• Maintenance of council buildings, highways etc.
  • Enuring food safety, envionmental health, licensing trading standards, pest control
  • Ensuring community safety in conjunction with police, fire and other services
  • Managing parking policy and enforcement.

This is a complex, busy, vital, high-stakes organisation. It takes pride in operating with low council tax; it is characterised as an excellent authority, having collected 86 Charter Marks. Its Children’s Services function (the bit I feel really passionate about) is rated as performing ‘excellently’.  

County Councils are huge and complex. Essex County Council is part of a two-tier local government structure, so doesn’t cover the full range of services provided by a metropolitan borough or unitary authority. But those services it does provide must cover a much larger geographical area. Essex County Council employs 43,000 staff. This is another big, complex organisation. The Chief Executive of Essex County Council is – not to get too technical about it – a big job. The typical operating budget of a Shire County is £850million (ooh, by coincidence, the equivalent of the RBS bonus pot!). Page 50 of Hutton’s report helpfully maps the pay-scales of Chief Executives of private sector organisations with a turnover similar in size to this operating budget. We know our Essex County Council CEx earns £237,000. Chief Executives of comparator organisations earn in the region of £600,000.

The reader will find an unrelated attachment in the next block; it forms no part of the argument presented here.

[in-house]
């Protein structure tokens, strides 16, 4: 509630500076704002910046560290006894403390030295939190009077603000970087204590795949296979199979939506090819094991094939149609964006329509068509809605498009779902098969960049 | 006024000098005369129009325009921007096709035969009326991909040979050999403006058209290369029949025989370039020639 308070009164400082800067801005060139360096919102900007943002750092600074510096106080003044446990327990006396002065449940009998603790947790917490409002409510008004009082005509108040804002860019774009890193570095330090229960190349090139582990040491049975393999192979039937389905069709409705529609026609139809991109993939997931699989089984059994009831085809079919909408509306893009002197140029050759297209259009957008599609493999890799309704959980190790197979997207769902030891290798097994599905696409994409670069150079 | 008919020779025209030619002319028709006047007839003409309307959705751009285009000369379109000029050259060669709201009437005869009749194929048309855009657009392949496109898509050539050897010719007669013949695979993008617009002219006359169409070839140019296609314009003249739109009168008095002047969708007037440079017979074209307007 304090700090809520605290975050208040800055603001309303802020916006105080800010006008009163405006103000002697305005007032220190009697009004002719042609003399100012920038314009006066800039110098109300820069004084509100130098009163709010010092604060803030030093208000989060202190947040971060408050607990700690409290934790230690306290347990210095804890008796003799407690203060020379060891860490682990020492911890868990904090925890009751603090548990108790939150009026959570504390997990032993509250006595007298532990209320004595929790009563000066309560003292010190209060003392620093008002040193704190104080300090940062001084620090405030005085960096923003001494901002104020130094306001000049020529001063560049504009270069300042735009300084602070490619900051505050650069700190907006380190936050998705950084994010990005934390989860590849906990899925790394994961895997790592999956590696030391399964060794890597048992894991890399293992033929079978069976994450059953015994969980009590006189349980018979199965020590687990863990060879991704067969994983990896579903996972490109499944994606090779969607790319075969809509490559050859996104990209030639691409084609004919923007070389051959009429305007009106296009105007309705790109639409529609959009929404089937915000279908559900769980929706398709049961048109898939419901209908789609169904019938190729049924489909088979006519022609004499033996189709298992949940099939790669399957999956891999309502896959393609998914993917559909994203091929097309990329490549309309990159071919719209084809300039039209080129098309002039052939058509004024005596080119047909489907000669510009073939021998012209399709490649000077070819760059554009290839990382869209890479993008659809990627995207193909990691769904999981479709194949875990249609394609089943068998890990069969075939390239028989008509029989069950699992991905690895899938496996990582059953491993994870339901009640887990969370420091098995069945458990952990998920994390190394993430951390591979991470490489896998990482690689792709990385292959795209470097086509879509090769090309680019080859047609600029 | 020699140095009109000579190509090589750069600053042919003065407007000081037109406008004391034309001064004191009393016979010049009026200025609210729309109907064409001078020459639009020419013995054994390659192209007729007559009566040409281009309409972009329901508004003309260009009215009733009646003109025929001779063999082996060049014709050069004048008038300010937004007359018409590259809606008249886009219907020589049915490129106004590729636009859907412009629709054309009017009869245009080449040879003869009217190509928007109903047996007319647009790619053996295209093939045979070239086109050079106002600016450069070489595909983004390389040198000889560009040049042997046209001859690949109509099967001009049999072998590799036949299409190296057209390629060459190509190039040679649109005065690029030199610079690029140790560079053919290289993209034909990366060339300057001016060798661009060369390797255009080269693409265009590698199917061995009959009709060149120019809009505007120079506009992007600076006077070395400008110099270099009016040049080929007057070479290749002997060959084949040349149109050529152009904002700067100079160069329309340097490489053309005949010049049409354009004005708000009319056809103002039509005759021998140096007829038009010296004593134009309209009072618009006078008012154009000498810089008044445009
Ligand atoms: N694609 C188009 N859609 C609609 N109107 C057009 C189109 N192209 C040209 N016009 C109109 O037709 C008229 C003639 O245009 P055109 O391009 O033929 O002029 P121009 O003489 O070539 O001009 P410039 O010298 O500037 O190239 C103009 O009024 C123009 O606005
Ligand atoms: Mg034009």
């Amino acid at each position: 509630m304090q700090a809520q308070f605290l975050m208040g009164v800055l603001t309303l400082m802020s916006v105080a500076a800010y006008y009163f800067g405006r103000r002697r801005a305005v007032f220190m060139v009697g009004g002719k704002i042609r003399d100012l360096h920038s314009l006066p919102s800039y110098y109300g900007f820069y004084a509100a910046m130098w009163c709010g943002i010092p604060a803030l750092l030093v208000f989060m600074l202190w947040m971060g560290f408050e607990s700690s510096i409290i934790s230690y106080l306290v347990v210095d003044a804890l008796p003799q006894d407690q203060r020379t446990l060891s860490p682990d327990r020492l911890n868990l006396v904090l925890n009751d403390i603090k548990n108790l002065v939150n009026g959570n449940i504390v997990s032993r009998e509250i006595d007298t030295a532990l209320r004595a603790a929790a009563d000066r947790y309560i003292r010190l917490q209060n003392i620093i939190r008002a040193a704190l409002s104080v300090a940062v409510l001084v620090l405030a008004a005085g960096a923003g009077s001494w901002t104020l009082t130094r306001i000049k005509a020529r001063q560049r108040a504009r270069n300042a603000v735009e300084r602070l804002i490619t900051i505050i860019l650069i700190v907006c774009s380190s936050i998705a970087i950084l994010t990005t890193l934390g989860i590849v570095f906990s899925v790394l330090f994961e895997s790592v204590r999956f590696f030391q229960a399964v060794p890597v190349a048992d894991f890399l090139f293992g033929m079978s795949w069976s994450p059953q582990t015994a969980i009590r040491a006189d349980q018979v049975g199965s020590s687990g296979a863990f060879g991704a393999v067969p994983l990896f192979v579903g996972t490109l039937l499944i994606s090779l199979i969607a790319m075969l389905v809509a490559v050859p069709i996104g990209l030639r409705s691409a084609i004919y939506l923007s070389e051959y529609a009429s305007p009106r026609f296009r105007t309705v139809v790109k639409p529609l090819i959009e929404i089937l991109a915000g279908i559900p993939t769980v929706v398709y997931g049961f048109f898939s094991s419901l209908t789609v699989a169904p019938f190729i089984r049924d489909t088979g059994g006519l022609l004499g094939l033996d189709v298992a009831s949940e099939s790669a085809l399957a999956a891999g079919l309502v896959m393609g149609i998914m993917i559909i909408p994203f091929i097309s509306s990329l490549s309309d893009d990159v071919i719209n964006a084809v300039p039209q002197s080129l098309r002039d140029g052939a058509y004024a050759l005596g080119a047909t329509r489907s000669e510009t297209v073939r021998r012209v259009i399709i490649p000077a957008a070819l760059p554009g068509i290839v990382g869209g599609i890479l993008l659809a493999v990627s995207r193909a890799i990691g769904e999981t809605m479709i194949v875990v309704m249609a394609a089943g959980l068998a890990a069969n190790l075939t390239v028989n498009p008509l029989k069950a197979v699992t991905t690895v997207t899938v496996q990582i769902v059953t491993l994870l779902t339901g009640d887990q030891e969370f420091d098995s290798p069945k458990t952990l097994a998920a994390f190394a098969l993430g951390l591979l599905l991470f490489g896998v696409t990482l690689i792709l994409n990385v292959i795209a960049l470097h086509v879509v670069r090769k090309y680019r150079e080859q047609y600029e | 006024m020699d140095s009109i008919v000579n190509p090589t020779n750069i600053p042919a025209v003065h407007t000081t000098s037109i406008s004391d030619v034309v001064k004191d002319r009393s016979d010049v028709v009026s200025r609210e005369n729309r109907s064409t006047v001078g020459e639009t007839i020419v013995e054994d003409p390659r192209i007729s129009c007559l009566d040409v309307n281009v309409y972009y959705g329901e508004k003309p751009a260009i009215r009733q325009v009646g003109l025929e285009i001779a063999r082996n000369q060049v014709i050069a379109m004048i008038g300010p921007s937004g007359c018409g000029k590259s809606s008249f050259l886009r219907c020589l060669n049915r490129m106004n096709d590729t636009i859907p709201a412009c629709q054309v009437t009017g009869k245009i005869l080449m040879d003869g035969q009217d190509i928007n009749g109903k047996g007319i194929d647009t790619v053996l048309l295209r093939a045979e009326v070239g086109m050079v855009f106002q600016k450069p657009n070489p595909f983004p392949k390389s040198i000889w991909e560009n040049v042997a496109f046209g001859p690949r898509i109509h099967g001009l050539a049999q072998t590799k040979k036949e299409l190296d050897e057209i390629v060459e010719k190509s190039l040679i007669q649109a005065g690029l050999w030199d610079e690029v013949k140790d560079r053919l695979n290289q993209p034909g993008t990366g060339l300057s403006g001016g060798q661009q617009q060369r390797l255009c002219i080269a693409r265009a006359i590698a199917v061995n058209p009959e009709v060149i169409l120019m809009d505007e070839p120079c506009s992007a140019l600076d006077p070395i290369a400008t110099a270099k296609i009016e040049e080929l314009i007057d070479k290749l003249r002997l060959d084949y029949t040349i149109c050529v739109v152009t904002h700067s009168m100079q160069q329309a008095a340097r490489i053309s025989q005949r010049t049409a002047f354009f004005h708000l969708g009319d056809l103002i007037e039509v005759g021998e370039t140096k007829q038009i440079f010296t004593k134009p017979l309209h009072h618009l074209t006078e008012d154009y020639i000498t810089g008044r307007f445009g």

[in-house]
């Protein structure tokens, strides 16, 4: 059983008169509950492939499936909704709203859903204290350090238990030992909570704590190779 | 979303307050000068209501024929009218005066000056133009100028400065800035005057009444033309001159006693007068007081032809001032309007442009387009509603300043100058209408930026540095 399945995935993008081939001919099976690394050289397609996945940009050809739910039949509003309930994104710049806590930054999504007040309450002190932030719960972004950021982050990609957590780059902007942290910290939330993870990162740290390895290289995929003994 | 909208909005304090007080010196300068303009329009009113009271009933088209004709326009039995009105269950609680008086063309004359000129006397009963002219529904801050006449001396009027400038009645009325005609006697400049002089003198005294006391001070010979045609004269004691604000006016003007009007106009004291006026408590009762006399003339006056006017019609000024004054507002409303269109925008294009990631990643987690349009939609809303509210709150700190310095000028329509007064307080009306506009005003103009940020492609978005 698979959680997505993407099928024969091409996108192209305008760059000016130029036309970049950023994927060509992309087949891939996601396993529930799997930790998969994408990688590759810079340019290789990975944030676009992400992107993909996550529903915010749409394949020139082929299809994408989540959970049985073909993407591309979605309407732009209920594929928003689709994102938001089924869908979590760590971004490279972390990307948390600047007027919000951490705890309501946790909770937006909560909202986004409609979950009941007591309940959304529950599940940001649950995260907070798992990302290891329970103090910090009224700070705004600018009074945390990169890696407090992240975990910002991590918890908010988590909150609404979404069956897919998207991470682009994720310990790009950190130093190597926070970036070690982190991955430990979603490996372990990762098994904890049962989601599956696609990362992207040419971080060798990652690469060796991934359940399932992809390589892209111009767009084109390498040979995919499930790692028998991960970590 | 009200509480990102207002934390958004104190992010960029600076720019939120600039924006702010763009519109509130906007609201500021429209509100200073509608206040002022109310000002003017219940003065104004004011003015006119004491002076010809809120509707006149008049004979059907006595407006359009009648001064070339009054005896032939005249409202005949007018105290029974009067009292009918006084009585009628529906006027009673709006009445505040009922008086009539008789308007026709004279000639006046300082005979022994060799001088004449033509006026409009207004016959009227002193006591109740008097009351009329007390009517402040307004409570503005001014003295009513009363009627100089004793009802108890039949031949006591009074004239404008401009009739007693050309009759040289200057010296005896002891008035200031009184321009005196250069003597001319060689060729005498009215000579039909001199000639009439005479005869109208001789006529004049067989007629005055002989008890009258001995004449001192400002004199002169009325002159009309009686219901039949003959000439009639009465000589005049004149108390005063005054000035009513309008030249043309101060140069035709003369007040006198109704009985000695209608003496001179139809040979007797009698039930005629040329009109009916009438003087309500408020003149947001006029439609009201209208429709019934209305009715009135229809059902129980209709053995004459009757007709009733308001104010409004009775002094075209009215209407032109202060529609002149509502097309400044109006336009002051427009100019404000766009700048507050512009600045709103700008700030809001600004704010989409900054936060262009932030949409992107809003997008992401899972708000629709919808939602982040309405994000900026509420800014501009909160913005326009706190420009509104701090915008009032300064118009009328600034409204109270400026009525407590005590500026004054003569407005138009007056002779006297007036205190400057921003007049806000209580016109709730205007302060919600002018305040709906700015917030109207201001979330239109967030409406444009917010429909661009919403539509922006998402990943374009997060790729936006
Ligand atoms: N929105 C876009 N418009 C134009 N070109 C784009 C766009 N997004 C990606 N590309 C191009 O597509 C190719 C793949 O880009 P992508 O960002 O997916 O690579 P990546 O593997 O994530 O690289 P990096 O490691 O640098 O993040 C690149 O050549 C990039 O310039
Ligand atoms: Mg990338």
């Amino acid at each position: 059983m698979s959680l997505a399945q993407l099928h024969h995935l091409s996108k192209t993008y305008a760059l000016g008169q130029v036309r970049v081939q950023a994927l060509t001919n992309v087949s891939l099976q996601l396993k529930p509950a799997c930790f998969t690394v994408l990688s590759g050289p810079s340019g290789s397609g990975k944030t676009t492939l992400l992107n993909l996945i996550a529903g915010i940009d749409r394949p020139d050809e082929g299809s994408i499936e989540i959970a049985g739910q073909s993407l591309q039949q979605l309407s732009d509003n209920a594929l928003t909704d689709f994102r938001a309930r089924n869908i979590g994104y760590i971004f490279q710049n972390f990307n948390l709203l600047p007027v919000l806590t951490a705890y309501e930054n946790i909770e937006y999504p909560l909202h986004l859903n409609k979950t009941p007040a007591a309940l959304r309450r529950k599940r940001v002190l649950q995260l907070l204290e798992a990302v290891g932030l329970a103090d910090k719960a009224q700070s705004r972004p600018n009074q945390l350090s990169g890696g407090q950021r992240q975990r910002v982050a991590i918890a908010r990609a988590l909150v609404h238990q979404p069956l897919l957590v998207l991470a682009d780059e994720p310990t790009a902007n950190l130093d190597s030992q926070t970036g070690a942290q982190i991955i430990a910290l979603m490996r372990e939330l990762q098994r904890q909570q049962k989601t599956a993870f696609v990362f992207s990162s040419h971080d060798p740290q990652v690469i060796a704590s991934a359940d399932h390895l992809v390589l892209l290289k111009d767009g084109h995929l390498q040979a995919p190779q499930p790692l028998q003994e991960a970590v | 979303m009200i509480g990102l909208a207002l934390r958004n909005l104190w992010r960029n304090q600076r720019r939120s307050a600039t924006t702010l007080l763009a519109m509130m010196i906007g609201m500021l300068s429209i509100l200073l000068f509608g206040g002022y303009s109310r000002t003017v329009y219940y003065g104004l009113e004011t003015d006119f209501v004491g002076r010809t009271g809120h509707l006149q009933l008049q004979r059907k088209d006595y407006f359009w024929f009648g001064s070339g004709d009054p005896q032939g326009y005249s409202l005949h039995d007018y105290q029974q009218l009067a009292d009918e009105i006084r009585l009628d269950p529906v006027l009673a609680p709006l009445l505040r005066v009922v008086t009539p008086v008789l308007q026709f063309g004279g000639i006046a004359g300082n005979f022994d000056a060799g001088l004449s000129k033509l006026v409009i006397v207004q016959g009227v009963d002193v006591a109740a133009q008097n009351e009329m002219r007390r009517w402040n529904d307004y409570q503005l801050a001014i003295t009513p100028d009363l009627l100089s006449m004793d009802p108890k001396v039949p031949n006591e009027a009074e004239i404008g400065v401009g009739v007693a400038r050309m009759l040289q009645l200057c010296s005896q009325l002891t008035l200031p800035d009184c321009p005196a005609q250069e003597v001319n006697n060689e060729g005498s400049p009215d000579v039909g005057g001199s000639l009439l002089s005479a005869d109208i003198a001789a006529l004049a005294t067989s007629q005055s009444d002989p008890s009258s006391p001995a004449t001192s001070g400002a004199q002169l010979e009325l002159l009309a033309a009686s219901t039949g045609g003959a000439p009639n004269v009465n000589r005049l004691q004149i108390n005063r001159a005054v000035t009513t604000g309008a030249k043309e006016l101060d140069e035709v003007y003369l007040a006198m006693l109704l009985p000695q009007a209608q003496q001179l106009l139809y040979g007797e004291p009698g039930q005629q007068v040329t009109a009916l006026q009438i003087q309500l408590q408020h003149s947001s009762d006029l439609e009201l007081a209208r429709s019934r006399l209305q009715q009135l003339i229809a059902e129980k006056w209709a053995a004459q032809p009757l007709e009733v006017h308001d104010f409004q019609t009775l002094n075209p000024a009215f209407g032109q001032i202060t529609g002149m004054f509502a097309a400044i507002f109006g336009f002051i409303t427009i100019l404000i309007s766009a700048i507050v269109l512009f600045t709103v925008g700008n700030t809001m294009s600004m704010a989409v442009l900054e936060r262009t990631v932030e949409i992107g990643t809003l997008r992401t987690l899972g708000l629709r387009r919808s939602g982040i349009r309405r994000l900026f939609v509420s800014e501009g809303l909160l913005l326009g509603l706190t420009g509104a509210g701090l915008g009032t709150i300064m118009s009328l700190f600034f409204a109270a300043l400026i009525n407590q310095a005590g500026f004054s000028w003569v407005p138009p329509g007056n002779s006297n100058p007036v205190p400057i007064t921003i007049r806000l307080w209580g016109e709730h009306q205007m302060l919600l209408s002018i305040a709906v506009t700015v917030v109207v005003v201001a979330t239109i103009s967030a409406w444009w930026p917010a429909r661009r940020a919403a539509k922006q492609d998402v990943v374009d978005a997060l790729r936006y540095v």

So it doesn’t seem to me that Chief Executives are overpaid in relation to their counterparts in the private sector either. If anything, their pay seems to be rather adrift considering the scale and complexity of their overall remit and the probable consequences of any failure to deliver.

But surely the job satisfaction of public service is its own reward?   

Yes – to a certain extent, this is true. Not everyone is financially motivatated, which is just as well. There’s not a lot of profit to be made out of child protection, securing accommodation for the homeless or treating mental illness. Nor should there be. But recruiting and retaining high calibre leaders and managers in an environment where executive reward is increasing at a faster rate than pay for non-managerial work will always be a challenge. The job satisfaction of being responsible for making real and positive differences in the lives of people and whole communities can be immense. That job satisfaction is reduced every time someone derides your sector as lazy or inefficient, calls your job a ‘non-job’, or implies that the public sector is a drain, rather than a vital contribution both to the wealth creation of the country and to the maintenance of a civilised society. Will Hutton’s report gives short shrift to this idea that public servants should be paid less than workers in the private sector because of the warm, fuzzy feeling engendered by all this wonderful public love:  

“Public servants’ sense of public duty should not be exploited in an effort to avoid paying fair reward”.